The self-contained nature of the neighborhood is by design, since it was a bustling textile mill town before it was officially incorporated into Baltimore in 1888.

Mr. Wheatley points to these origins as the roots of Hampden's cohesiveness. "The mill owners made the people here feel the outsiders were coming to get their jobs," he said.

The early inhabitants of the area were mostly rural folks looking to work in one of the many textile mills along the Jones Falls. They often came as families and kept at least one relative, often a child, working in a mill to qualify for the subsidized, company-owned housing. Mill owners sponsored other amenities such as churches and schools for their workers.

The cotton duck industry peaked in the 1890s when nearly 4,000 people worked in the mills of Hampden and Woodberry, a neighbor on the other side of the Jones Falls.

The mills closed with the slackening demand for the heavy canvas material after World War II. The last mill, Mount Vernon Mills, moved its remaining operations to North Carolina in 1972.

But the industry left behind a community molded by generations of a self-contained life. Thirty-Sixth Street had become the commercial center of that life with its movie theaters, department stores and shops.

Lifelong resident Steve Spoon, 40, remembers when "The Avenue" was Hampden's main attraction during the Christmas season. "It had bells in the middle of the street, Santa Clauses hooked up on the poles," he says.

Mr. Spoon, who lives on Keswick Road, is glad to see the 34th Street residents carrying on the tradition.

But tradition has given way to economics as the shops and department stores that used to draw crowds of shoppers to the "Avenue" have given way to the lure of suburban malls and ZTC warehouse discounters. Vacant storefronts dot the street between drugstores, eateries and thrift stores.

New System Bakery is one stalwart whose art-deco storefront still embraces patrons looking for the pies, buns and breads still handmade on the premises after 73 years.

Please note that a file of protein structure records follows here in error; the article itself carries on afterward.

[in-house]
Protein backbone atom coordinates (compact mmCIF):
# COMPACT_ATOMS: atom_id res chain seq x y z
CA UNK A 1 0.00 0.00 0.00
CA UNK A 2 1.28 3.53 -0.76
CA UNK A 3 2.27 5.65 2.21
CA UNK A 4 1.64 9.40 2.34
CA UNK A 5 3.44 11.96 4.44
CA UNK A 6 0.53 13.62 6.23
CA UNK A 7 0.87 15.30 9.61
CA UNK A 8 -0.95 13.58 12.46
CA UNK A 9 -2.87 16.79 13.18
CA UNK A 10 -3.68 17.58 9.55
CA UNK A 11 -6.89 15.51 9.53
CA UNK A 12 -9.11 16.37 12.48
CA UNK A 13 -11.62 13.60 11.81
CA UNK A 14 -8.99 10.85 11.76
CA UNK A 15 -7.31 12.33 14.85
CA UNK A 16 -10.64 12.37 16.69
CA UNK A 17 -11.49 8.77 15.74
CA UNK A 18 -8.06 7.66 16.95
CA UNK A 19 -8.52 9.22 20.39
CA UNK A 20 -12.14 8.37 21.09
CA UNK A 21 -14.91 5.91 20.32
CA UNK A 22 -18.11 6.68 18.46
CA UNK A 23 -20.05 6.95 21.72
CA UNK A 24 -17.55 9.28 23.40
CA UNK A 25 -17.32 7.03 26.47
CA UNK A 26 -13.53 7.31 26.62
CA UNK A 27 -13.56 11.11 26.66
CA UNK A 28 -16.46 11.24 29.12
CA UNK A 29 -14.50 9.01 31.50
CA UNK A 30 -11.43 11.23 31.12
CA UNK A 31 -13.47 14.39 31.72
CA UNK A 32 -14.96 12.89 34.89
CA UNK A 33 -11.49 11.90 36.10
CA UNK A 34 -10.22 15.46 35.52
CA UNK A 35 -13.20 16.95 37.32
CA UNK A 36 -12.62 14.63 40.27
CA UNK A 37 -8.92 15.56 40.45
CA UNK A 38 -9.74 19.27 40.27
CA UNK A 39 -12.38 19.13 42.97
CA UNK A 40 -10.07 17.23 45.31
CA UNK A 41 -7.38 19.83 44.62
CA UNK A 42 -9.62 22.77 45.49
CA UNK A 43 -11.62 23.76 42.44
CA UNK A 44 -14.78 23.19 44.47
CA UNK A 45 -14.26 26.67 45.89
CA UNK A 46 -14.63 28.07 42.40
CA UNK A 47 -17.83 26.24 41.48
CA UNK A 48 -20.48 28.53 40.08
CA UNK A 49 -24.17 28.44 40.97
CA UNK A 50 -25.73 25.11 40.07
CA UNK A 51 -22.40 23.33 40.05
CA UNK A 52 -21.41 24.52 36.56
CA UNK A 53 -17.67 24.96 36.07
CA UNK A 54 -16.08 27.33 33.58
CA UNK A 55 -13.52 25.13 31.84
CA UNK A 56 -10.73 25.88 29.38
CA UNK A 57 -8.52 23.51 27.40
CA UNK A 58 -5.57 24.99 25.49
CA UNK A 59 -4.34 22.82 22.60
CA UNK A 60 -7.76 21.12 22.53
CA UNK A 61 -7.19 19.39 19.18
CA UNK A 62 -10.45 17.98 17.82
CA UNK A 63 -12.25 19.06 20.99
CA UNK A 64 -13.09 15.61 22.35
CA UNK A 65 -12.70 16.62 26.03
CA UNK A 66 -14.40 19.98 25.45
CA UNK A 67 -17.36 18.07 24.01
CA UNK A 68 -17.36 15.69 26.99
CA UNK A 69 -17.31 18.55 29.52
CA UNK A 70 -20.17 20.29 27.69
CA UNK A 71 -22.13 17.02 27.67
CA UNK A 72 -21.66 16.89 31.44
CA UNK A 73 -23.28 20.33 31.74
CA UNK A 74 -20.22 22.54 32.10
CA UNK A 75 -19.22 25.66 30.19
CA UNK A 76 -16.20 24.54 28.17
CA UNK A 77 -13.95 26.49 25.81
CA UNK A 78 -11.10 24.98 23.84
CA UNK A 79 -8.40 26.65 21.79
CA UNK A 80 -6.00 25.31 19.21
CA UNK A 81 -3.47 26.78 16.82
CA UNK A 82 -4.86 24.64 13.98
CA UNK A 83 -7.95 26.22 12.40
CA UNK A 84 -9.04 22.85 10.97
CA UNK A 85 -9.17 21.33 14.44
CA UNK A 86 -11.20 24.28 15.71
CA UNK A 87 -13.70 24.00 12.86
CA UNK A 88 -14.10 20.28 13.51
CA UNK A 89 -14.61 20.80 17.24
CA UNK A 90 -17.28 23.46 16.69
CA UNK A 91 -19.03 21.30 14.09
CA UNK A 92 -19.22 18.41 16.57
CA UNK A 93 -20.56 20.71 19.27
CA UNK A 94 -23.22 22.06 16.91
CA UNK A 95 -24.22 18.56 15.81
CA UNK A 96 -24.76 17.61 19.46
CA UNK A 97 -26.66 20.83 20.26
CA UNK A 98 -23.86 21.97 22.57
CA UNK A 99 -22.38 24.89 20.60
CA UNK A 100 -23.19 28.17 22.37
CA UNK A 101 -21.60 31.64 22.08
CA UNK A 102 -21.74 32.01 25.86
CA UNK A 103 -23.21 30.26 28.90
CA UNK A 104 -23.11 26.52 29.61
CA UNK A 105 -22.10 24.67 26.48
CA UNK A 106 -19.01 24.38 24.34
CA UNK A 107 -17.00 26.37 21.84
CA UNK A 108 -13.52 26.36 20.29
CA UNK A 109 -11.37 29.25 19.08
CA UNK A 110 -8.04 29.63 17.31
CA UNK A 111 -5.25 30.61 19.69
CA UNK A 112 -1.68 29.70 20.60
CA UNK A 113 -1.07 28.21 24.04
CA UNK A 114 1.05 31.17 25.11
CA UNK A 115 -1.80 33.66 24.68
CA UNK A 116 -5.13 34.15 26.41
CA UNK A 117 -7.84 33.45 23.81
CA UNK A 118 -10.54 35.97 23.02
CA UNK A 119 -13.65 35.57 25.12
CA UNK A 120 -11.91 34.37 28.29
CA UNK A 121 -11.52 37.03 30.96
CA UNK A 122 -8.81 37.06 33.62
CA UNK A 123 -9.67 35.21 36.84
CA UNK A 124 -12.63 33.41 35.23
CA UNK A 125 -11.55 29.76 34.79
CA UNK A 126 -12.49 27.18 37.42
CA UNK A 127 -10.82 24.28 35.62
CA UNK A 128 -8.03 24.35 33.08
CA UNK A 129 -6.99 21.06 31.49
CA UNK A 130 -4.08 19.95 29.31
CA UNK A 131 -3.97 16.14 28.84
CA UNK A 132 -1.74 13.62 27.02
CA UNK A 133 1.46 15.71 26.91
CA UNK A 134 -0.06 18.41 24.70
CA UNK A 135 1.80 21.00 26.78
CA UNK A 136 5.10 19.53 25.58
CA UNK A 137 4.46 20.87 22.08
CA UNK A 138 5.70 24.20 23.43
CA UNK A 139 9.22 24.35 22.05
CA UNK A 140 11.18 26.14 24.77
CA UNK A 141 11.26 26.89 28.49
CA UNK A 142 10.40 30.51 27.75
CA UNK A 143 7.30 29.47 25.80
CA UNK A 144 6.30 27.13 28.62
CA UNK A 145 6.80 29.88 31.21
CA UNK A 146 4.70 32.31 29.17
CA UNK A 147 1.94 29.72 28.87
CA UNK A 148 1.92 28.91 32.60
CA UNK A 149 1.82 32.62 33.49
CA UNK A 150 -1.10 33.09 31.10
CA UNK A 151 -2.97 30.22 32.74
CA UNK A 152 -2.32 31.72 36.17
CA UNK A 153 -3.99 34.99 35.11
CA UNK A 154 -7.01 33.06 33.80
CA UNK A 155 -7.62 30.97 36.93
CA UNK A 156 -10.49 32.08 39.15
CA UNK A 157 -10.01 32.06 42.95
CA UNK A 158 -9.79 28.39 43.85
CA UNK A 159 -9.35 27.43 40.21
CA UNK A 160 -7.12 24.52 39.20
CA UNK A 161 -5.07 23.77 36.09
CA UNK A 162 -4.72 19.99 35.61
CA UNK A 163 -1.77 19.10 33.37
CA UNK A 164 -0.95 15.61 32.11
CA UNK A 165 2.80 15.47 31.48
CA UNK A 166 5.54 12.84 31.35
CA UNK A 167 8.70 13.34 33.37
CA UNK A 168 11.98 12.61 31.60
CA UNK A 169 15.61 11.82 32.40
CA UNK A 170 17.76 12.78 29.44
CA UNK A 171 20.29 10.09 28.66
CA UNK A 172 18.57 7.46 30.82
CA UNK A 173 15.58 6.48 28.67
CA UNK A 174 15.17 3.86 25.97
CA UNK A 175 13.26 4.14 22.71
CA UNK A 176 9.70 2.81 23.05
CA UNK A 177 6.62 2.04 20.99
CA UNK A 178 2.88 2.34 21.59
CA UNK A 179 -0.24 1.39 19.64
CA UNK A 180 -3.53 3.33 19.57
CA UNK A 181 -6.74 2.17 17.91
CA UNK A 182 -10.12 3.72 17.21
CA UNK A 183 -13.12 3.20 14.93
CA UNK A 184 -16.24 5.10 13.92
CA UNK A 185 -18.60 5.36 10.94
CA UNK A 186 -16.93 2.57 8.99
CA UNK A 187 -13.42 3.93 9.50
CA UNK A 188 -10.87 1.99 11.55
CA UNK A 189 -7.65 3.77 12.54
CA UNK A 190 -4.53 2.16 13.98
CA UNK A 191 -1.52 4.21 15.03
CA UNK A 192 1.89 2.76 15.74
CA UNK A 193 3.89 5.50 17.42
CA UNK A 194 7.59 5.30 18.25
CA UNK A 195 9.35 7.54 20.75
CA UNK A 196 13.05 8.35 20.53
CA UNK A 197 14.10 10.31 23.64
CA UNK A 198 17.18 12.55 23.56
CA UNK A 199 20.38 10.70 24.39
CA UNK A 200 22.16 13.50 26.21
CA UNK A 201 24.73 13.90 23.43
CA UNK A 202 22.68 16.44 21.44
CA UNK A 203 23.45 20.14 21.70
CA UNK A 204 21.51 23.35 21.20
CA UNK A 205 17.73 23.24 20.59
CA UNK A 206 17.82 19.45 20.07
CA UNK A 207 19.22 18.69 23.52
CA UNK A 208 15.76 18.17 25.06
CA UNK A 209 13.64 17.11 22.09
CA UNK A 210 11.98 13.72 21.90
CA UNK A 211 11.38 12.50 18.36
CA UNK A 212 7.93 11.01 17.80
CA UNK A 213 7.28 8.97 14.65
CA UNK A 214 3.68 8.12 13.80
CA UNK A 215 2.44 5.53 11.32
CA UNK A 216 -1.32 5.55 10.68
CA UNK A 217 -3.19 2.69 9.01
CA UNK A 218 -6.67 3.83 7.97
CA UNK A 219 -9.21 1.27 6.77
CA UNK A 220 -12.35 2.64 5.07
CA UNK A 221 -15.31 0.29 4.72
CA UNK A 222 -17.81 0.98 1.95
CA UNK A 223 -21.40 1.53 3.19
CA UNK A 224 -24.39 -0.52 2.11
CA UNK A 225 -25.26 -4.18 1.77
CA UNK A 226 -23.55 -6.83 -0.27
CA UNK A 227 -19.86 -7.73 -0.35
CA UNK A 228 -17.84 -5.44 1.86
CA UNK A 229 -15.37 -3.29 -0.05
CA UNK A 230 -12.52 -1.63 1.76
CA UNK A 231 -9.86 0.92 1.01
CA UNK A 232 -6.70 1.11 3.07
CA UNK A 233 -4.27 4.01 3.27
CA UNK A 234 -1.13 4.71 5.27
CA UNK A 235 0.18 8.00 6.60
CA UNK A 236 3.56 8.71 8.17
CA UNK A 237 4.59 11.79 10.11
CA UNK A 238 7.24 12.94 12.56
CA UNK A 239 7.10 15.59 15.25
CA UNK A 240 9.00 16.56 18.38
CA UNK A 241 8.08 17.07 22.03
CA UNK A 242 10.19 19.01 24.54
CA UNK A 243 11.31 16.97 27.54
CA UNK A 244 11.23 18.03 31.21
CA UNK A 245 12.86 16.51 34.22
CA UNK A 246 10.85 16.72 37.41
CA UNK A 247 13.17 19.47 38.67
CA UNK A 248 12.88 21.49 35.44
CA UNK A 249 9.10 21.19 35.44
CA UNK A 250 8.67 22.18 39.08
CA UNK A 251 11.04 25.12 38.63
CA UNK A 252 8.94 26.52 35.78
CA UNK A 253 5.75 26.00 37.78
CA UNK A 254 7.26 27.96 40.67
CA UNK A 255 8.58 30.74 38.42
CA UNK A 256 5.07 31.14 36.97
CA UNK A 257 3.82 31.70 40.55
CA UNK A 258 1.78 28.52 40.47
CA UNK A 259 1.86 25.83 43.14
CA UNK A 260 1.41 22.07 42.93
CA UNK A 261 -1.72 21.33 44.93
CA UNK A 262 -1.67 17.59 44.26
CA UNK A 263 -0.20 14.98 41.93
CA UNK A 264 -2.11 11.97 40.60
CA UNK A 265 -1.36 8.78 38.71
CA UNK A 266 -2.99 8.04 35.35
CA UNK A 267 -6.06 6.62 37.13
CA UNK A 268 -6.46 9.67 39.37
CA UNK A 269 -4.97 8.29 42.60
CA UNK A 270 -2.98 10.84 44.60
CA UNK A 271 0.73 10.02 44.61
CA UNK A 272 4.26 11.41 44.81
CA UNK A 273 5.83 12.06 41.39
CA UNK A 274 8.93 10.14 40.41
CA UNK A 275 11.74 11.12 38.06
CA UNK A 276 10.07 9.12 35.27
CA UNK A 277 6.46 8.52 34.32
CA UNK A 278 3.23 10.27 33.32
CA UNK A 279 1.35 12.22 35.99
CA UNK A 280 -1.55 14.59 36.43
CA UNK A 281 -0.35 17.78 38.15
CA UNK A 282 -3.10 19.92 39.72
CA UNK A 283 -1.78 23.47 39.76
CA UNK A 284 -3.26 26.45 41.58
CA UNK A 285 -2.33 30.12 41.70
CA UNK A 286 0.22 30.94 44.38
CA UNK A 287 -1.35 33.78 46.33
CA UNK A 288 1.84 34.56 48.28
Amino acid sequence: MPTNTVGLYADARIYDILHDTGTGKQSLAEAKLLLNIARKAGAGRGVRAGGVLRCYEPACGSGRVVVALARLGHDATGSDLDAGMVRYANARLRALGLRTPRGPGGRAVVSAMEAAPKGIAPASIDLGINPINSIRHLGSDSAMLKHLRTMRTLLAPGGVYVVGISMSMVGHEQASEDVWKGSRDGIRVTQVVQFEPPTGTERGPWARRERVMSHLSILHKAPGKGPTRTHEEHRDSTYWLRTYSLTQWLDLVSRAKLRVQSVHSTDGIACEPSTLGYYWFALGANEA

Halethorpe resident Paul Perrera drove back to his old neighborhood one rainy Saturday to stock up on boxes of fruit-filled, glazed and chocolate-covered fantasies.

"It is a landmark," said the 58-year-old trucking company owner, who has frequented the bakery since his childhood.

Roosevelt Park

Many residents might also consider Roosevelt Park a landmark. The recreation center has been an integral part of the neighborhood since it was built in 1911, with the funds of residents, mill owners and the city.

It was initially a bathhouse for the nearby pool and was used as a meetinghouse for striking mill workers in the 1920s. For generations it has been home to youth sport leagues such as the Hampden Small Fries baseball league.

Mr. Wheatley, who started coming to the center when he was 6 years old, says he tries to make Roosevelt Park "a place where families can come," not just a sports center.

"You have to look to find us. If you don't look, that's OK; we'll still be here living our lives."


Population: 9,431 (1990 U.S. Census)

Commuting time to downtown Baltimore: 15 minutes.

Commuting time to Washington: 1 hour.

Public schools: Hampden Elementary School, Robert Poole Middle School, Roland Park Elementary and Middle Schools, Western High School, Baltimore Polytechnic Institute.

Shopping: The Rotunda Shopping Center, Salvation Army and Goodwill thrift stores and other assorted shops on 36th Street

Nearest Malls: Mondawmin Mall, 1 mile southwest

Points of Interest: 34th Street lights, New System Bakery, Roosevelt Park Recreation Center, Wyman Park

Zip code: 21211

Average price of single-family home*: $51,812 (65 sales)

* Average price for homes sold through the Mid-Atlantic Real Estate Information Technologies' multiple listing service over the past 12 months.